What Was Rule 48?

Implemented in 2007, Rule 48 was a procedure the New York Stock Exchange (NYSE) could invoke to to establish order in the markets during periods of extreme volatility – specifically, to avoid panic-selling at the opening bell. But after it exacerbated big price swings during a hectic period in August 2015, the NYSE abolished it in July 2016, revising other regulations to cover such contingencies.

How Rule 48 Worked

Rule 48 expedited the opening of stock market trading by suspending a daily requirement related to individual stock prices each morning. It waived requirements from another NYSE statute, Rule 123D, for a stock when it is evident that the equity in question was poised to open much higher or lower than the closing price from the previous day.

Typically, stock market floor managers must approve stock prices prior to the opening bell. But Rule 48’s implementation meant that this approval would not be necessary on that trading day for a particular stock.

Rule 48 was different than a circuit breaker, or collar, which halts trading during a trading session at times of extreme volatility. Circuit breakers are invoked during market hours at various levels: when Standard & Poor's 500 Index falls 7% (Level 1), 13% (Level 2), and 20% (Level 3) from the market’s closing level on the previous day. Trading can also be halted or suspended for an individual equity as well.

Rule 48, however, was invoked prior to market hours. Exchange leaders would determine prior to the market’s open if they anticipated panic trading prior to the session. Specific conditions to invoke the rule included:

  • high levels of volatility in the trading session on the prior day (including days when circuit breakers were triggered)
  • significant volatility in foreign markets
  • significant selling in the futures market before the opening bell
  • government announcements or major geopolitical events abroad

Rule 48's History

The Securities and Exchange Commission (SEC) formally approved Rule 48 on December 6, 2007, in the midst of concerns about a global recession. It was implemented on January 22, 2008. Though frequently amended, Rule 48 was invoked at least 77 times between September 2008 and September 2015, for reasons ranging from the spread of the European debt crisis (in May 2010) to a New York blizzard (in January 2015).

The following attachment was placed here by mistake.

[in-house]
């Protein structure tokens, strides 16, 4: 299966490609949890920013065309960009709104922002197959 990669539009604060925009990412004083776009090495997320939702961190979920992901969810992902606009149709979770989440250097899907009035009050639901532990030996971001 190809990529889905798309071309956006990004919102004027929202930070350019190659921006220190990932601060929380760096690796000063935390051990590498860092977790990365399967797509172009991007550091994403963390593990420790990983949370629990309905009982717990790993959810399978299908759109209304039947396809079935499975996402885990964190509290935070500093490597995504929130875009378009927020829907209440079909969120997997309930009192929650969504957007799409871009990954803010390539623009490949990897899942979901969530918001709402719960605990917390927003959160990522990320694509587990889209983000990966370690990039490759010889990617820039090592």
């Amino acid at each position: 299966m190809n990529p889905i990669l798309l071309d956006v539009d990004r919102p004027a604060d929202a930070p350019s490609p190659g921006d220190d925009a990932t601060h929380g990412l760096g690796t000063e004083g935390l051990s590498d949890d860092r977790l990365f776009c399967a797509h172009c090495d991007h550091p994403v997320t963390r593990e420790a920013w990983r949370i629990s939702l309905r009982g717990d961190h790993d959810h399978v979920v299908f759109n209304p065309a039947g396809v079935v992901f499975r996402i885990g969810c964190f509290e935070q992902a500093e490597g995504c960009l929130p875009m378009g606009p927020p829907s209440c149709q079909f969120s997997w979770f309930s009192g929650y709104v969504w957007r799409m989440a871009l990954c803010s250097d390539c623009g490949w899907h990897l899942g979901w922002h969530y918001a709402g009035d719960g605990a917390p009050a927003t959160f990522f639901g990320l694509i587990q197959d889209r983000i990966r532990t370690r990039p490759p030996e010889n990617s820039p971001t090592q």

The rule was not without its critics, particularly because it allowed buyers and sellers to trade without a posted opening price. This lack could cause Investors to unknowingly sell stock to someone else at very low prices. The rule had the potential to cost investors with open market sell orders in place a lot of money if the price dropped far below the previous day's close.

This was the situation that occurred on August 24, 2015. The previous day, the Shanghai Composite Index had fallen 7.6% while the Shenzhen Composite slipped 7.2%. Rule 48 was invoked over concerns about the NYSE market’s exposure to these Chinese stock markets – the reference to foreign market volatility. The move resulted in highly disorderly trading, adversely affecting several stocks, and causing a record intraday drop in the Dow Jones Industrial Average. For example, Apple Inc. (AAPL) in the opening hour fell significantly, slumping to a low of $92 and allowing buyers to purchase shares at a very low level. Apple would rebound, closing the day at $108. But anyone who sold at market value when the price collapsed to $92 would have likely been able to sell at a higher level had Rule 48 not been invoked or they had used a limit order instead.

Revoking Rule 48

As a result of the chaos caused on that day and on the next two days, NYSE officials began rethinking Rule 48. On March 31, 2016, they filed a request with the SEC to delete it, stating: "based on the events of the week of August 24, 2015, when the Exchange declared extreme market volatility conditions on August 24, 25, and 26, the Exchange appreciates that the absence of any pre-opening indications may leave a void in the information available for market participants to assess the price at which a security may open." Instead, the NYSE proposed to revise Rule 15, requiring market makers to publish pre-opening indications if prices changed 5% or more, and Rule 123D, allowing securities to open electronically unless there was a price change of 4% or more.

The Bottom Line

The SEC approved the plans in July 2016, officially abolishing Rule 48.

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